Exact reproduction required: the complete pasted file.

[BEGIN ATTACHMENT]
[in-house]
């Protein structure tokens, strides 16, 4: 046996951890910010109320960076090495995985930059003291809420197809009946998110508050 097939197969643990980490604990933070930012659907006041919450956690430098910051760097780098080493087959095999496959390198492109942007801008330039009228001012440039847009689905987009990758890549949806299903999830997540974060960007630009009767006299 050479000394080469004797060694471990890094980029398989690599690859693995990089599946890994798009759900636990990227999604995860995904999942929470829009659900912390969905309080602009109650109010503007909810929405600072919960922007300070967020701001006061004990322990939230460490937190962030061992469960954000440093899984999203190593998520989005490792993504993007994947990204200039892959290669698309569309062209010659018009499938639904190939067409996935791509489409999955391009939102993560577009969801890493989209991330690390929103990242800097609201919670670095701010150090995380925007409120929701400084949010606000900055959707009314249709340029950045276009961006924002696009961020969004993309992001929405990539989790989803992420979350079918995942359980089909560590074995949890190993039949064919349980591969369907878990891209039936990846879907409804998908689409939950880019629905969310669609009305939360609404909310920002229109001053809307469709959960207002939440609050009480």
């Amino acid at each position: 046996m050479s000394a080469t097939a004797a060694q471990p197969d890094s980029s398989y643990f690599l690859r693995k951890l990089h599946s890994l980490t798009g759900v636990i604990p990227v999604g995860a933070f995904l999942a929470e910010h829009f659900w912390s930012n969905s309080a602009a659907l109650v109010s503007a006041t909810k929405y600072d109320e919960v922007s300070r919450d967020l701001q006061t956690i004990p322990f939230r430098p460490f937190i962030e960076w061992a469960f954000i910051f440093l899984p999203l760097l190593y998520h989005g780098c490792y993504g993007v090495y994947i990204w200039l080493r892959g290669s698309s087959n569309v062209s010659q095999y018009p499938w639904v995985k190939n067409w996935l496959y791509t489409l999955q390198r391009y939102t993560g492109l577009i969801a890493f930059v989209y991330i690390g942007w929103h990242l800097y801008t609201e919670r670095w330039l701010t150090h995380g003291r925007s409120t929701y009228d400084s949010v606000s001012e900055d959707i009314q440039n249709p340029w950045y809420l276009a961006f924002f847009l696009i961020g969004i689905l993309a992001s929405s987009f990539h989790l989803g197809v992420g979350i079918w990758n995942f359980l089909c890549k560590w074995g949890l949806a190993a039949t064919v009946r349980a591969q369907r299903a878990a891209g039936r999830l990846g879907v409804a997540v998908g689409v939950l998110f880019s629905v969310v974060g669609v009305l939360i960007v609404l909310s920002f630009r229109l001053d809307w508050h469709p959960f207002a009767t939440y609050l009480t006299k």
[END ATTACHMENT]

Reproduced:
[in-house]
């Protein structure tokens, strides 16, 4: 046996951890910010109320960076090495995985930059003291809420197809009946998110508050 097939197969643990980490604990933070930012659907006041919450956690430098910051760097780098080493087959095999496959390198492109942007801008330039009228001012440039847009689905987009990758890549949806299903999830997540974060960007630009009767006299 050479000394080469004797060694471990890094980029398989690599690859693995990089599946890994798009759900636990990227999604995860995904999942929470829009659900912390969905309080602009109650109010503007909810929405600072919960922007300070967020701001006061004990322990939230460490937190962030061992469960954000440093899984999203190593998520989005490792993504993007994947990204200039892959290669698309569309062209010659018009499938639904190939067409996935791509489409999955391009939102993560577009969801890493989209991330690390929103990242800097609201919670670095701010150090995380925007409120929701400084949010606000900055959707009314249709340029950045276009961006924002696009961020969004993309992001929405990539989790989803992420979350079918995942359980089909560590074995949890190993039949064919349980591969369907878990891209039936990846879907409804998908689409939950880019629905969310669609009305939360609404909310920002229109001053809307469709959960207002939440609050009480």
């Amino acid at each position: 046996m050479s000394a080469t097939a004797a060694q471990p197969d890094s980029s398989y643990f690599l690859r693995k951890l990089h599946s890994l980490t798009g759900v636990i604990p990227v999604g995860a933070f995904l999942a929470e910010h829009f659900w912390s930012n969905s309080a602009a659907l109650v109010s503007a006041t909810k929405y600072d109320e919960v922007s300070r919450d967020l701001q006061t956690i004990p322990f939230r430098p460490f937190i962030e960076w061992a469960f954000i910051f440093l899984p999203l760097l190593y998520h989005g780098c490792y993504g993007v090495y994947i990204w200039l080493r892959g290669s698309s087959n569309v062209s010659q095999y018009p499938w639904v995985k190939n067409w996935l496959y791509t489409l999955q390198r391009y939102t993560g492109l577009i969801a890493f930059v989209y991330i690390g942007w929103h990242l800097y801008t609201e919670r670095w330039l701010t150090h995380g003291r925007s409120t929701y009228d400084s949010v606000s001012e900055d959707i009314q440039n249709p340029w950045y809420l276009a961006f924002f847009l696009i961020g969004i689905l993309a992001s929405s987009f990539h989790l989803g197809v992420g979350i079918w990758n995942f359980l089909c890549k560590w074995g949890l949806a190993a039949t064919v009946r349980a591969q369907r299903a878990a891209g039936r999830l990846g879907v409804a997540v998908g689409v939950l998110f880019s629905v969310v974060g669609v009305l939360i960007v609404l909310s920002f630009r229109l001053d809307w508050h469709p959960f207002a009767t939440y609050l009480t006299k």